Which Cloud Storage Service Is Best for You?

The cloud has revolutionized the technology industry as a whole—from huge enterprises using it to support their IT infrastructure to school-age children using it for remote learning. Among the first cloud services and my favorites to use are the “drive” services such as Google Drive, Microsoft OneDrive, and Dropbox. These services make it easy to safeguard your most important documents in a “set it and forget it” fashion. They also offer the ability to easily and securely share documents with colleagues, friends and family.

Years ago, you had to remember to make a backup of your files. For those that had the discipline to do it, it was still sporadic and not frequent enough. A stolen laptop would mean reverting back to three-week-old files (if you were lucky). These cloud-based drives solve that, many times for free.

These services all work in a similar way. You can log in to a website and upload files but most people will use the client that you install on your computer which creates a folder called “Dropbox,” “Google Drive,” or “OneDrive.” Whatever you drop in the folder gets synced up to the cloud therefore giving you access to all your files anywhere you are. All three services offer a mobile client for iOS and Android making it really easy to view, share, or even edit your files on the go.

I have used all three drives extensively and, to this day, I use all three of them for different reasons. I have also used them to sync and organize more data than most people will ever have so I am speaking from first-hand experience. I have a huge archive of photos and files dating back to 2004. I have shuffled data around, moved it from one provider to another and I have hit many bumps along the way.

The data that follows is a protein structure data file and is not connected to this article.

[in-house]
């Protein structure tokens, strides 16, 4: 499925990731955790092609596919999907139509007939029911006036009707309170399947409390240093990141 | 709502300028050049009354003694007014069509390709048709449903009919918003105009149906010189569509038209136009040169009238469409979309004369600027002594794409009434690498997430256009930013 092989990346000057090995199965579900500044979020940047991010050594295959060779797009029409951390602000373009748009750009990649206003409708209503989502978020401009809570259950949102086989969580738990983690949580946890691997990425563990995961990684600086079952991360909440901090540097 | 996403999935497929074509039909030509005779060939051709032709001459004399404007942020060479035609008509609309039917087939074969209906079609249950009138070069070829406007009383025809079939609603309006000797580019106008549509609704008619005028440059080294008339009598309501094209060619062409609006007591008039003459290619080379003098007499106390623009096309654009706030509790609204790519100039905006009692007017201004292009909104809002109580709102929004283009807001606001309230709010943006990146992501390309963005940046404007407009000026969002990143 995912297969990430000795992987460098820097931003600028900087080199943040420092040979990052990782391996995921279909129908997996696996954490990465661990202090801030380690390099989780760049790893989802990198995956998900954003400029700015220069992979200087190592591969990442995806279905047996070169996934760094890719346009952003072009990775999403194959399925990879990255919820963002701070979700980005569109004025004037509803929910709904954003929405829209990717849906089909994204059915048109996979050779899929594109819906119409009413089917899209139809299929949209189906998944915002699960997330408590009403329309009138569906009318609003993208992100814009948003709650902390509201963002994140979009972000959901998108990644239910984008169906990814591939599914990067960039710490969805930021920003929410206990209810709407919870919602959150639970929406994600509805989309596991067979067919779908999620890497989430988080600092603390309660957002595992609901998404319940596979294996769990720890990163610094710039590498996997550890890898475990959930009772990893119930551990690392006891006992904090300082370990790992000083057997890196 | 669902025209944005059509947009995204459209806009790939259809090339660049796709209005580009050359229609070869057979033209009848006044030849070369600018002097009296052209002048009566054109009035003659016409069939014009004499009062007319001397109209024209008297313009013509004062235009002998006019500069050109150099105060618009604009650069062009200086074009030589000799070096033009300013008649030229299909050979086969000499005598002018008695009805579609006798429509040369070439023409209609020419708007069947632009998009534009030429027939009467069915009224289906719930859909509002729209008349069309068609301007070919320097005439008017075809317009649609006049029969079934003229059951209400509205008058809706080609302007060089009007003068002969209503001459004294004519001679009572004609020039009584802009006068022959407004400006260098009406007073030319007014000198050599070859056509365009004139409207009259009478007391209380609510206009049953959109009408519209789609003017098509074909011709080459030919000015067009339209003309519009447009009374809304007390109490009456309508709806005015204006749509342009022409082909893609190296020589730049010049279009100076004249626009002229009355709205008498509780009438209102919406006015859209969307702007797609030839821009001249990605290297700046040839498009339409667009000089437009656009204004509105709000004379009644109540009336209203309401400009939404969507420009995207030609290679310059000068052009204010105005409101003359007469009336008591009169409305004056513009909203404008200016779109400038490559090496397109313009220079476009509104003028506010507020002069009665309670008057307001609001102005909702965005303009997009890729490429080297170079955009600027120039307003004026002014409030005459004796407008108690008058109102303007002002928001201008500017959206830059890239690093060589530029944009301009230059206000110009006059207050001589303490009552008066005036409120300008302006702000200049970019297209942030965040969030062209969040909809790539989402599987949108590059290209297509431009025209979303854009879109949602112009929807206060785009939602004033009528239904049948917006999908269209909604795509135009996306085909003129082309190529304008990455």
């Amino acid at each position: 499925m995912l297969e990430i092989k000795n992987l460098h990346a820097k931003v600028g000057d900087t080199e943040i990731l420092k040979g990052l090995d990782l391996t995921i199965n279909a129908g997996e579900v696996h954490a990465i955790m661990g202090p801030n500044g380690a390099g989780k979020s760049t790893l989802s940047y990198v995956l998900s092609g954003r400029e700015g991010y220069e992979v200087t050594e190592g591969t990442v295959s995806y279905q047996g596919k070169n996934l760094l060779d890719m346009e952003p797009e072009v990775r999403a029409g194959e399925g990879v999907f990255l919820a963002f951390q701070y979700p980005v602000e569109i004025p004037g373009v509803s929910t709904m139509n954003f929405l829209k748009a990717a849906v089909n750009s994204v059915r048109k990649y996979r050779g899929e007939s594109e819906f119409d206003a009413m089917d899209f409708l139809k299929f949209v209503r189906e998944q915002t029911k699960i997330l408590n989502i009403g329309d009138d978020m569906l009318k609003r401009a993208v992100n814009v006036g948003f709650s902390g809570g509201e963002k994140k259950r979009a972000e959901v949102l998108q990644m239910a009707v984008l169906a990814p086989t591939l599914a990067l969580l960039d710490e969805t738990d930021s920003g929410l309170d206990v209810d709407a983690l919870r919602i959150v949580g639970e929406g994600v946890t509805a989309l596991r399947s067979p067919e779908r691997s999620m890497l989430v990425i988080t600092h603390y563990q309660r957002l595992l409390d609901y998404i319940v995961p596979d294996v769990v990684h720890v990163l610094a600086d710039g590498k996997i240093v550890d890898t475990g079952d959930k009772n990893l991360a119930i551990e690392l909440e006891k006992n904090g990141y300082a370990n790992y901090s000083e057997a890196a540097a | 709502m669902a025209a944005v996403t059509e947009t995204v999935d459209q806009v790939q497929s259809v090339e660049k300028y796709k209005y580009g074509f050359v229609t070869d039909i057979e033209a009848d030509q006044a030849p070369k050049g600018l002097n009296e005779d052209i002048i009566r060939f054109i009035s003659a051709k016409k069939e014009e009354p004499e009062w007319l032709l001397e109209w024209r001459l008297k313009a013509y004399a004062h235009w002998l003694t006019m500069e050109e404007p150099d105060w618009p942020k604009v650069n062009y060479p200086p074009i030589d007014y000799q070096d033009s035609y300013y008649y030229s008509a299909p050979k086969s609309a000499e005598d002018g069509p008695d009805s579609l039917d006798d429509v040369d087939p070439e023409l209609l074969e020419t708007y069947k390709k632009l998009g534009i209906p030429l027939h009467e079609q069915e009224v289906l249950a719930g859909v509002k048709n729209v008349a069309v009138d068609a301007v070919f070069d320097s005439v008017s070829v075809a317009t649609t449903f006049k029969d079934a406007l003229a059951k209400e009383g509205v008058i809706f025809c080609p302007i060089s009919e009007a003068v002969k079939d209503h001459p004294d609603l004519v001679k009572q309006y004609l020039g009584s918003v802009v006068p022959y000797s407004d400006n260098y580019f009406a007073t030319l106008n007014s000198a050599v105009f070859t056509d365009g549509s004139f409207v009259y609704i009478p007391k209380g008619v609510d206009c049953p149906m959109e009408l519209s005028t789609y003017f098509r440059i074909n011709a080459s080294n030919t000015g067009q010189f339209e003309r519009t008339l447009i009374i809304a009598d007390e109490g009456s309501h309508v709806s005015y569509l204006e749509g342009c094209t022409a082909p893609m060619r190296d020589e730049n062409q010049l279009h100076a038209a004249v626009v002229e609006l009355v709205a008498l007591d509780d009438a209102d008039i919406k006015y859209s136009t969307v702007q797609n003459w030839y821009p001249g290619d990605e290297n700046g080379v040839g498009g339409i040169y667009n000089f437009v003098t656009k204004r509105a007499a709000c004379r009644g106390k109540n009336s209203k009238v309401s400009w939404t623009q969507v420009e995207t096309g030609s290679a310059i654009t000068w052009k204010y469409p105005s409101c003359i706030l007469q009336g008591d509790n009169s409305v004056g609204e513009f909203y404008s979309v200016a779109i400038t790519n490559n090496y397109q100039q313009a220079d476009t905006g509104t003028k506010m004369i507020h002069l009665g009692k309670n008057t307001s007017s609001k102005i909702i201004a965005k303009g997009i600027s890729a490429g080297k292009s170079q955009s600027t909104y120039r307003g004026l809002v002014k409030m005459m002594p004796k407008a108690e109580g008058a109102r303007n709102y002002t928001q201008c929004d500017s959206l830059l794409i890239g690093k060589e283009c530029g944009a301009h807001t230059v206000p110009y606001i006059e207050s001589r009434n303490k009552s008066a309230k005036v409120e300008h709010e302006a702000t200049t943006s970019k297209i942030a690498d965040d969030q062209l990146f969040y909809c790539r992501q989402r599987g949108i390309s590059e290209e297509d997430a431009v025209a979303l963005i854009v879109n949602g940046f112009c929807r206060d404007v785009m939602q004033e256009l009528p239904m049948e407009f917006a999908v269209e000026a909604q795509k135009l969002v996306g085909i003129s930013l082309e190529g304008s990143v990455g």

Here, I’m going to compare the three big players in this arena and give you my recommendations and reasons for going with each one:

Google Drive

Because GMAIL is so wildly popular, and Google Drive comes with GMAIL, the number of users on Google Drive is really impressive. Different places cite different numbers but it’s safe to assume there are over 1 billion people using this service. I have been one of those users since the service launched in 2012.

The service does what it says. I have never had a service issue, never had an issue with my files being compromised (that I know of) and I trust this drive to host my family’s most precious memories by syncing my home movies and personal photos of more than 20 years. The fact that its integrated into your Google account is a huge plus. No other login, no other service. It’s all right there.

My least favorite component of Google Drive is the client you install on your computer. Google’s Backup and Sync allows you to access your Google Drive files as well as back up other folders on your computer. I have used it extensively and I always end up feeling like this client falls short of expectations. For one, it constantly gives me an exclamation point on the taskbar asking me to re authenticate or to fix something. Additionally, it often fails to open when I click on it. For someone who wants a “set it and forget it” product, this one falls short. With these problems, it’s not hard to have a situation where you lose your laptop and as you go to restore you realize your files had not been synchronizing for months.

Another thing I don’t like about Google Drive is the web interface. When you log in to drive.google.com you are greeted with “Quick Access” as well as a bunch of folders for G Suite products. I wish I could log in and just see the folder structure that matches my laptop and desktops. I always feel confused with the visibility in the web interface.